While taking lunch seems to be a dying privilege in NYC, there are still some New Yorkers who have time for leisurely midday meals. Last week, supermodel and entrepreneuse Petra Němcová invited us to lunch at Jean-Georges Vongerichten’s ABC Cocina, where we chatted about her recently launched sustainable home decor company, Be The Light, which is based on her extensive global travel.
“I grew up under communism, and we were not allowed to travel. That’s maybe why I’m so hungry for it,” reasoned the Czech beauty, who also serves as a humanitarian and cultural ambassador of sorts for her current country of residence, Haiti. (She has been linked romantically to Haiti’s prime minister, Laurent Lamothe.)
“I don’t speak about personal life!” she blurted.
Shindigger enjoys such intimate workweek lunches. When not drinking red wine, we like to polish off our vegan meal with a fine craft brew—often an IPA or Belgian Tripel.
At the first anniversary celebration of Sean Largotta’s Bill’s Food & Drink, a few days earlier, for example, Shindigger enjoyed a Bengali Tiger IPA from Sixpoint Brewery. Next, we sauntered to the newly opened Clement restaurant at the Peninsula hotel. Designed by Yabu Pushelberg, the modern dining rooms are perfect for discreet power lunching.
Shindigger washed down that meal with Left Hand’s dark and creamy stout.
“We are living in the most exciting time on the planet for great craft beer,” explained Clinton Hall’s celebrated beer guru, Leland Estes, at a recent tasting event. “And the best part is that it’s an affordable luxury.”
As for his seasonal favorites, he pointed us toward the St. Bernardus Christmas Ale, a 2009 Bruery Oud Tart and the Fantome Noël.
“Brewers are not limited by the grape or harvest,” Mr. Estes explained. “These additional flavors are what make beer a superior choice when pairing with food.”
Still, not all New Yorkers have time for elaborate midday meals—with or without beer.
“I get invited to them,” Girls star Jemima Kirke bemoaned at the American Museum of Natural History gala, beside her husband, Michael Mosberg. “My agent tells me to go to them. I’ll get an email saying, ‘You should meet this person.’ And I say, ‘Why?’ and they’re like, ‘Dumbass! Because you need to meet them!’”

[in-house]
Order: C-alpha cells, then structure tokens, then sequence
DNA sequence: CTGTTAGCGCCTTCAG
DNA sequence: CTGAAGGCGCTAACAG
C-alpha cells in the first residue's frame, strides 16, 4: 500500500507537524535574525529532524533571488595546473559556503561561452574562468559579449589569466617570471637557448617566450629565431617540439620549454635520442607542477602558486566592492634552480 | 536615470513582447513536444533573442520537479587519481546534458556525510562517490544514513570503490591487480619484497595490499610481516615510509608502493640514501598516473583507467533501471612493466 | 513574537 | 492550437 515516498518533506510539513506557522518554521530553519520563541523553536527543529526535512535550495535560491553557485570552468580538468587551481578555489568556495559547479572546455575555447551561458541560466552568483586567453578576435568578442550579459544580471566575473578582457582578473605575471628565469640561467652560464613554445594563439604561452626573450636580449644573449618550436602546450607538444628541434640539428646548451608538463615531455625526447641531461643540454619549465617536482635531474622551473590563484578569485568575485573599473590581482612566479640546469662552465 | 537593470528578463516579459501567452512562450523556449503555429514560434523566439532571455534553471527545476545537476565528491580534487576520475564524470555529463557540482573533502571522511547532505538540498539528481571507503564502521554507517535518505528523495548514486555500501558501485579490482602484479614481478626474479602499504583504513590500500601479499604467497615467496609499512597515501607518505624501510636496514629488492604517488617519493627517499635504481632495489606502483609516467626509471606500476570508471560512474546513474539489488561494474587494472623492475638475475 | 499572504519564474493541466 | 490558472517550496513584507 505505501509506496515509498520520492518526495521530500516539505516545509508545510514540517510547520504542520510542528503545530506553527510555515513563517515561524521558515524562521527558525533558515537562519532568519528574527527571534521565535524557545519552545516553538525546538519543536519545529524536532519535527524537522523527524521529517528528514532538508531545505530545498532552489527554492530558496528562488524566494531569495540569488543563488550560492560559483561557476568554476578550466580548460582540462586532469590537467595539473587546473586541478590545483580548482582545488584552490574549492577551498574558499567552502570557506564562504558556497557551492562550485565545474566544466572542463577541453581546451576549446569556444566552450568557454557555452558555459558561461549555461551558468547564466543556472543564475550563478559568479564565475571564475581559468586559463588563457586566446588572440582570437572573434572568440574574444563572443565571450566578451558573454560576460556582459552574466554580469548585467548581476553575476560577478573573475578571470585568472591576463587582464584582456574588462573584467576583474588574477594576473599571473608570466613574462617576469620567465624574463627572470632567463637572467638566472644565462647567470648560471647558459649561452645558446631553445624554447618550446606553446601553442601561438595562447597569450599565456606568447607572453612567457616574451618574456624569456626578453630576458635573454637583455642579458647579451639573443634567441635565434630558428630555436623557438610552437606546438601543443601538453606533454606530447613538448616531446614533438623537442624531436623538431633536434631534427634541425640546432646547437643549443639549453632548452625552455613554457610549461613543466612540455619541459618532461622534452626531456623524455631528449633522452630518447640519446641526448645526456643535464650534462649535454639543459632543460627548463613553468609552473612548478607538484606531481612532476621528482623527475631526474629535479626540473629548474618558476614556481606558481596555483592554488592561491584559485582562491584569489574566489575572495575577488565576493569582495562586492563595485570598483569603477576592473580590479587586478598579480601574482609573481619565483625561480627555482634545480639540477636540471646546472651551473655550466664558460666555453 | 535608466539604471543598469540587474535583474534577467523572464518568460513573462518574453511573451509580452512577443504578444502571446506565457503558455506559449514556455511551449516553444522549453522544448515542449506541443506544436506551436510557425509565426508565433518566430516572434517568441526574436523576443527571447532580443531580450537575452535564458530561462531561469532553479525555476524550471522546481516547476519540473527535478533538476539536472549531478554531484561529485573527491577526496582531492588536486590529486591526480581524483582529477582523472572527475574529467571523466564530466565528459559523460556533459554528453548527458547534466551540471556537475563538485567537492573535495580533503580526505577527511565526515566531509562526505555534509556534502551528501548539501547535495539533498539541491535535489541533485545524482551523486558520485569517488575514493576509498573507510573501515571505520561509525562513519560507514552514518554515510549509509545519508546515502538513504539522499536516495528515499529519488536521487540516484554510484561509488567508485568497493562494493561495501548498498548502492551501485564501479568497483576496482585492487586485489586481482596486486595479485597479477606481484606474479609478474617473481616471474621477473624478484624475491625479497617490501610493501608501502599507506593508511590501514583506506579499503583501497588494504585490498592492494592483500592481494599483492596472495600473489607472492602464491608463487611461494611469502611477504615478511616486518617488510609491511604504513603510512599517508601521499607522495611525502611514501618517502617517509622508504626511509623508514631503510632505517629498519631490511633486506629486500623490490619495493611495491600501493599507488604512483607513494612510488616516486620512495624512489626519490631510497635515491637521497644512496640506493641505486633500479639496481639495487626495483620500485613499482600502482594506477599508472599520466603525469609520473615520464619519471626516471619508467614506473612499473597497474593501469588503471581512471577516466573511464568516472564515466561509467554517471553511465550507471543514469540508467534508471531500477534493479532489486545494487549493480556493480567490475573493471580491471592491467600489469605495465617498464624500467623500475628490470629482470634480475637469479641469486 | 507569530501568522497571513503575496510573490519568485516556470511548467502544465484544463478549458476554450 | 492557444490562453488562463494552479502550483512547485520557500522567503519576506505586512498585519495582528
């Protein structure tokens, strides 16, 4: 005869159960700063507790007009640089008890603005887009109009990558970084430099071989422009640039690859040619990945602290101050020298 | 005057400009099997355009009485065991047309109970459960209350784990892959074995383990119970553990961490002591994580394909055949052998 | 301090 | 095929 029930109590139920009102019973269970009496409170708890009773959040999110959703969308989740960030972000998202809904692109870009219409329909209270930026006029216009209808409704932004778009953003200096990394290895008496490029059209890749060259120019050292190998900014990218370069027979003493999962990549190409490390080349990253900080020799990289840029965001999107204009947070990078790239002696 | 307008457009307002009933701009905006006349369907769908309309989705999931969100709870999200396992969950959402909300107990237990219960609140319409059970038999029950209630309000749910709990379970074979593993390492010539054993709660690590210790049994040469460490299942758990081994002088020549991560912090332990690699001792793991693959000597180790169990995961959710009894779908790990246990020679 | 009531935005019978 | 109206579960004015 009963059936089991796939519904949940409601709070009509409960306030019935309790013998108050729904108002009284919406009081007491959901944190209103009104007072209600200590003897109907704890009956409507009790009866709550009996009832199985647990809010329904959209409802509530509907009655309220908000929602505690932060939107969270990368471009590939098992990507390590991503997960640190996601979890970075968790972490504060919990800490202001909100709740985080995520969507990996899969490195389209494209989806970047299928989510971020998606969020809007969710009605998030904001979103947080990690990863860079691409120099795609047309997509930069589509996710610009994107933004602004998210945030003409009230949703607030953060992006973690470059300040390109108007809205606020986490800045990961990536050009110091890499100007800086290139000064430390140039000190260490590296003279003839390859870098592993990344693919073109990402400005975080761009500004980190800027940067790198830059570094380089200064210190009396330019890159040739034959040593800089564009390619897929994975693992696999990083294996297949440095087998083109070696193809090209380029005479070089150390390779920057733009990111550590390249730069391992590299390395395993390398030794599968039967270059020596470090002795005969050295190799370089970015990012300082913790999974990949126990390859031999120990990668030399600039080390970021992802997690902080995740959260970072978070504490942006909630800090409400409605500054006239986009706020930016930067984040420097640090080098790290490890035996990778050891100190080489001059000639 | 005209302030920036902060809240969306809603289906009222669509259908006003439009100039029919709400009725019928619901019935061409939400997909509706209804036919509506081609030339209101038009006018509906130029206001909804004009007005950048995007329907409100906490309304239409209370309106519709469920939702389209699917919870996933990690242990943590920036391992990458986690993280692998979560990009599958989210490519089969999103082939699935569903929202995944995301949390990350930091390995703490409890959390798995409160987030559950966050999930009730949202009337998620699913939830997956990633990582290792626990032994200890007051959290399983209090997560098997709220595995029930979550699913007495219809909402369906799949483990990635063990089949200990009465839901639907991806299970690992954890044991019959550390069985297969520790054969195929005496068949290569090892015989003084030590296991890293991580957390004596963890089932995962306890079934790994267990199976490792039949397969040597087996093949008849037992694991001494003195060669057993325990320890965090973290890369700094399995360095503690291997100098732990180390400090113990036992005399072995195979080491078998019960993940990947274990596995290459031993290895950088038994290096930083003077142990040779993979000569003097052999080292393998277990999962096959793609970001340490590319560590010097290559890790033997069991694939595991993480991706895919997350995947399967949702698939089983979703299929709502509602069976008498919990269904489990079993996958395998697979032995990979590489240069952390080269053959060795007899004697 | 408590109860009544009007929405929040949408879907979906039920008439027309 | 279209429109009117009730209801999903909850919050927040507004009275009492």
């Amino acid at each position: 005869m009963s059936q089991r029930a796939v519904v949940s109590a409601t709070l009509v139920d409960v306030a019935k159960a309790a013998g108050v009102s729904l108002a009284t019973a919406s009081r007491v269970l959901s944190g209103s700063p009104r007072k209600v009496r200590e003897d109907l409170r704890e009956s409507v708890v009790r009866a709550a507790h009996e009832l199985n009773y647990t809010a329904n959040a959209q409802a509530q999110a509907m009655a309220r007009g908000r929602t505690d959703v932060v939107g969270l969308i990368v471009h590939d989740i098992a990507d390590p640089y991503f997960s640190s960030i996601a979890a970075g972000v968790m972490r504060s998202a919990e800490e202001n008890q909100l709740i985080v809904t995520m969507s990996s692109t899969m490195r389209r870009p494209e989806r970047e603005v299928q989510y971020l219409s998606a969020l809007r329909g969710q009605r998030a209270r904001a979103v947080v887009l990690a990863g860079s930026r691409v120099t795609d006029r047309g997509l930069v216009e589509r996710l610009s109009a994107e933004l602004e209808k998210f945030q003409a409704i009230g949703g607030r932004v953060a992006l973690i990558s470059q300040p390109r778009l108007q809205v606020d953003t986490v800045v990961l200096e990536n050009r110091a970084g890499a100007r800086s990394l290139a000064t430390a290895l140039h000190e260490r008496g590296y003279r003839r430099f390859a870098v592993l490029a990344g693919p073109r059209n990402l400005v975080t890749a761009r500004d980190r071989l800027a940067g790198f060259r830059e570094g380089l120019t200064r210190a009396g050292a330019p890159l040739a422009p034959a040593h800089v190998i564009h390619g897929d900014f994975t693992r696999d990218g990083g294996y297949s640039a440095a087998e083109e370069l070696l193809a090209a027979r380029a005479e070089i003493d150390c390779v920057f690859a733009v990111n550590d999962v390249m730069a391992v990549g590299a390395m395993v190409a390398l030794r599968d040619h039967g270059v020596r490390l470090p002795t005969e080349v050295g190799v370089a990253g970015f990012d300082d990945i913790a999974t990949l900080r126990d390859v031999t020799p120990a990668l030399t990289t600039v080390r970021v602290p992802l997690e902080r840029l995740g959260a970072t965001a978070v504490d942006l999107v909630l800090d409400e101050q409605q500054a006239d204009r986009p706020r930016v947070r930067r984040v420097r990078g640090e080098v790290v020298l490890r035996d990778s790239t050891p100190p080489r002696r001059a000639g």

Although Ms. Kirke does not drink, Martha Stewart, who was positioned near director Baz Luhrmann and Peggy Siegal, had plenty to say on the subject. “I like beer with Japanese food and sake. You never get drunk if you have sake and beer together,” she offered.
“Guess where I’m going for Thanksgiving?” cooed Ms. Siegal. “Martha’s!”
“Yes, she’s coming to my house—power Thanksgiving!” Ms. Stewart giggled.
Saturday Night Live creator Lorne Michaels is another one who can’t spare his precious noontime hour. “I work too late,” he snapped, returning to his table, which seated the likes of Tina Fey, Will Forte and Seth Meyers. “I do drink beer, though.”
Last Monday, we hiked back to the American Museum of Natural History for the S.L.E. Lupus Foundation Life Without Lupus gala, which honored Mayor Michael Bloomberg and Simona and Jerome A. Chazen.
“We don’t have a cure yet, we’re on the way, but at least we have so much more information than we used to have,” said honorary gala chair Jessye Norman.
Did the five-time Grammy Award-winning soprano have time for fanciful lunches, we wondered?
“Sweetheart, I’m a working lady! I don’t have time to sit around having lunch in the middle of the day!”
Later that evening, U2, Anna Wintour and Burberry hosted a special screening of the Weinstein Company’s Mandela: Long Walk to Freedom at the Ziegfeld Theater.
“Just to let you know, my phone isn’t working,” some petrified assistant told Harvey Weinstein, as he stormed inside the theater a few paces ahead of Shindigger.
“Why is that?” the movie mogul asked in a tone that sent chills down our spine.
“The battery is dead.”
“Well, that shouldn’t happen!”
Based on the 1994 autobiography of the same name, the film stars Idris Elba and Naomie Harris. It’s worth seeing for the great performances and the history lesson.
“One of the biggest influences for me during that whole anti-apartheid movement was the dedication of U2,” Mr. Weinstein said onstage, in a friendlier tone, of the band that wrote the movie’s theme song. He then passed the mic to Zenani Mandela, daughter of the great freedom fighter, who introduced the band.
“In case you haven’t noticed, we’re not African,” Bono joked.
Following the screening, Mr. Weinstein threw a crowded party at Le Bilboquet on East 60th Street. In the main area, models swarmed designer Zac Posen, who clung to friend Genevieve Jones.
“It’s my second time seeing it,” he told us. “I think it’s going to be a strong Oscar contender in many categories.”
Mr. Posen comes off as a man who has nothing but time for leisurely lunches. But boy were we wrong.
“I have a chicken soup in my office,” he said. Beer was a no-go as well. “I drink water,” he disclosed, as we eyed a nearby cluster of attendees that included The Edge, John Varvatos and Gina Gershon.
Juliette Lewis arrived about an hour into the event. “I’m doing another Weinstein movie called August: Osage County,” she told us. “Harvey called and said come.”
And make no mistake: When Harvey calls, you come—morning, noon or night.